Can someone help with a cleanup / leaks issue?


Some silly thing is blocking my work, as a method that loads a short wave file triggers memory leaks detections.

I am working on a convolution plugin and this class can be used to play short audio files via the main process() method.

The class itself works fine in a remote host, but when I use a simple host for debugging, it triggers the leak detector (of course also in the remote host, but this isn't stopped by it).

I have tried to "delete reader;" but this crashes with a heap issue. Same with calling the destructor itself.

I also tried scoped pointers for all the members, but with the same results.

I guess I am running into a C++ thing that I am not yet aware of... I hope someone can help me with this silly thing.

void SamplePlayer::LoadSample(String fileName)
    WavAudioFormat waveFormat;
    File file(fileName);
    FileInputStream stream(file);
    AudioFormatReader* reader = waveFormat.createReaderFor(&stream, false);
    sampleBuffer->setSize(2, reader->lengthInSamples);
    reader->read(sampleBuffer, 0, reader->lengthInSamples, 0, true, true);

    // How to cleanup here?
    // delete reader; // crashes
    // ScopedPointers don't help


You cannot have the stream on the stack.

The second parameter of createReaderFor do not refer to streaming owning but what to do in case the reader fail opening.

Leave delete reader and create the stream using new.

This puzzles me, because I am receiving a valid and working reader within this method.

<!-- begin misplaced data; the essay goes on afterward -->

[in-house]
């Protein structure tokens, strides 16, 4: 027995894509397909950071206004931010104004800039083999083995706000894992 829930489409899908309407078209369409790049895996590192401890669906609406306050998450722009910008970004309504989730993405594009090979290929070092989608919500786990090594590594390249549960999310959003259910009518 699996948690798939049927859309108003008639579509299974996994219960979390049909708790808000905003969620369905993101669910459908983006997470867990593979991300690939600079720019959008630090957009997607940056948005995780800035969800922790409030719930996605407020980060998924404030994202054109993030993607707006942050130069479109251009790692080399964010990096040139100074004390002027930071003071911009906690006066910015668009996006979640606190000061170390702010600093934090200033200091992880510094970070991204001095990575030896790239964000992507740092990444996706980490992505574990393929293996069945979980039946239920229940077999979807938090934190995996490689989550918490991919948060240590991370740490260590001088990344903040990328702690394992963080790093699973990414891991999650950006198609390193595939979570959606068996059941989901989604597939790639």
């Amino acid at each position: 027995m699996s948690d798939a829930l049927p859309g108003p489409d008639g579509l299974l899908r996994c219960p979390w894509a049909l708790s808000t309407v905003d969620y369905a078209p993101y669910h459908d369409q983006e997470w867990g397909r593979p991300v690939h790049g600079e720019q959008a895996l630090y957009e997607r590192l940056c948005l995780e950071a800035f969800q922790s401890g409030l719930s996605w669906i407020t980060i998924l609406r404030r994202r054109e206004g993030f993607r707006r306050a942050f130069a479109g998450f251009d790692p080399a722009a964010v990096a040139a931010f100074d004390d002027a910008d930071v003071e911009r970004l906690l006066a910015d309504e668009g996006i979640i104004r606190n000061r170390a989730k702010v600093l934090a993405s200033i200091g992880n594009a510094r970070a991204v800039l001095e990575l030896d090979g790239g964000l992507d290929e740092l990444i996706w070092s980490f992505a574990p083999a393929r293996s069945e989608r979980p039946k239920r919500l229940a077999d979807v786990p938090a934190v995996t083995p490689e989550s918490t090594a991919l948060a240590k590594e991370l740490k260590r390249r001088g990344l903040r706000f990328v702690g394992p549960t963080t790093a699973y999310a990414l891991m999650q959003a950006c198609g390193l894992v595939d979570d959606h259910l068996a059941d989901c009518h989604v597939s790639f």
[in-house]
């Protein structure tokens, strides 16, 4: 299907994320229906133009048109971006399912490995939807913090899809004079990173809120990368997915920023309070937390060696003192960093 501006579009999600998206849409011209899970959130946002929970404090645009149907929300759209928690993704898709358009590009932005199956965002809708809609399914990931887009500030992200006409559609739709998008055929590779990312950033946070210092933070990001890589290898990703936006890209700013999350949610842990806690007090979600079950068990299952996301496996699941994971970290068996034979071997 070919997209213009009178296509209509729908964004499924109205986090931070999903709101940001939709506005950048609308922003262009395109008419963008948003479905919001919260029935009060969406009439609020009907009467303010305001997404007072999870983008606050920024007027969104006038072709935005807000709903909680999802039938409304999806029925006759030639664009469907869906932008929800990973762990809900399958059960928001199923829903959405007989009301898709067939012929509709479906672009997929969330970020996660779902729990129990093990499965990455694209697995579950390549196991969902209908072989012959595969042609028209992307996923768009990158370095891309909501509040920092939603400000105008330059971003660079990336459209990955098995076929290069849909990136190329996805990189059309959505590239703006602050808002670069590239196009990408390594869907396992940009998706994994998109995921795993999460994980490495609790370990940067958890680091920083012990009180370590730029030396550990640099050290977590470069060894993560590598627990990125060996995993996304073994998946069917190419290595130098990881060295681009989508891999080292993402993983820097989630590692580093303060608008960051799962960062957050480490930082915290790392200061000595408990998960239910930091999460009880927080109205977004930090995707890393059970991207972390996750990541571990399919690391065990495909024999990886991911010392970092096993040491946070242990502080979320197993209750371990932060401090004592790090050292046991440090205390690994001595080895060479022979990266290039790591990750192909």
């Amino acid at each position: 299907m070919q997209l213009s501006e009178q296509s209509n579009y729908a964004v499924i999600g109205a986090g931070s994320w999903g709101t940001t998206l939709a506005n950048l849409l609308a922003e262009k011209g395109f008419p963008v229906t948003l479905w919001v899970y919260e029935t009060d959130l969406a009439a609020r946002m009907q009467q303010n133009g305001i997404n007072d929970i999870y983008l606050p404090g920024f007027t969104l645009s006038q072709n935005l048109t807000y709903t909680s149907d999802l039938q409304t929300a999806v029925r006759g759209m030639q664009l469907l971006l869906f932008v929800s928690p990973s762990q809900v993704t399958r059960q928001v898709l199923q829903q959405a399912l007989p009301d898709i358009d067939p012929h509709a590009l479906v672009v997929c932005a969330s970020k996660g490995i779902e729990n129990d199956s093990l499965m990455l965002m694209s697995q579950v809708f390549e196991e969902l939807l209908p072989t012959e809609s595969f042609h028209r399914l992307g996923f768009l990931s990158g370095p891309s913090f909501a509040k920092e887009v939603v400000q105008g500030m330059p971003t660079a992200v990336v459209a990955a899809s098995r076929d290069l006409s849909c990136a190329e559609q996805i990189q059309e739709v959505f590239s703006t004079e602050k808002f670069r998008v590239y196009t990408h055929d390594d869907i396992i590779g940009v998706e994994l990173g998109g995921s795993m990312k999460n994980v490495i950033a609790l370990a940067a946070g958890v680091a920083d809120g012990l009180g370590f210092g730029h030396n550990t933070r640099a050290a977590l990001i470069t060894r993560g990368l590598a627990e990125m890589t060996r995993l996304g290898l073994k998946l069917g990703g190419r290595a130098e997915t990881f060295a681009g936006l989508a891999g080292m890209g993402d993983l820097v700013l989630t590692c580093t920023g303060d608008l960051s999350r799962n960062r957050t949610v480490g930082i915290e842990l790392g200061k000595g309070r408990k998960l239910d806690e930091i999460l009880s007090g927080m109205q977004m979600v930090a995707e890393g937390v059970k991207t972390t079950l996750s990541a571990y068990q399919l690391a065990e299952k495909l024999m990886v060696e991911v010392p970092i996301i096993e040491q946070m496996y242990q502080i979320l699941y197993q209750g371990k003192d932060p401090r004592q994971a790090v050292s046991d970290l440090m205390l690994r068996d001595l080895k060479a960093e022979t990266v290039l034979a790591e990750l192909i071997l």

I can playback the sampleBuffer in another method.

The lifetime of the reader should be only within this method (above code). Why can't it be on the stack?

The documentation is clear on this: createReaderFor creates a new instance. So I think I can assign it to a pointer...

  "The reader object that is returned can be used to read from the stream, and should then be deleted by the caller."

The problem is IMHO only in how to delete it...

Btw, I have no error checking in this method, because it will later be replaced with channel after channel buffers from a dedicated file containing a number of test sounds.

The above code works, I only get memory leak assertions as soon as the method ends.

Why can't it be on the stack?

Because the reader will delete it, so you'll delete it twice unless you leak the reader!

Thanks gentlemen!

Normally I try to spend hours to learn more - but in this case I was blocked from debugging other parts. So I asked you :-)

This is now working without problems:

void SamplePlayer::LoadSample(String fileName)
    WavAudioFormat waveFormat;
    File file(fileName);
    FileInputStream* stream = new FileInputStream(file);
    AudioFormatReader* reader = waveFormat.createReaderFor(stream, false);
    sampleBuffer->setSize(2, reader->lengthInSamples);
    reader->read(sampleBuffer, 0, reader->lengthInSamples, 0, true, true);
    delete reader;

Ok, but *please* learn to use RAII - 'delete' is a dirty word in modern C++!

ScopedPointer Jules... ? ;-)

Man, you must get so tired of all these C++ newbies... ;-)

I am glad that my plugin is going well in spite of struggling sometimes with C++.

I have a background in the Pascal languages (8 years developing and mainting some 80,000 lines in Modula-2 way back in the eighties) and later with Delphi. I still like them.

When I started with MS VC++ this summer I was struck how SLOW its compiling was. Delphi was a lot faster 10 years ago and also created very good optimized code. But C++ won, it's the standard for audio processing and I will keep on learning more about it.

Thanks for the great JUCE platform and hope to switch to a commercial license in a few months!

(although I still don't like the font rendering on Windows, hehe)


Here is an example of what I am working on. I sine-sweeped the Teldex Studio stage in Berlin and made a lot of great impulse responses from the recordings. This is a demo from these IRs and my plugin: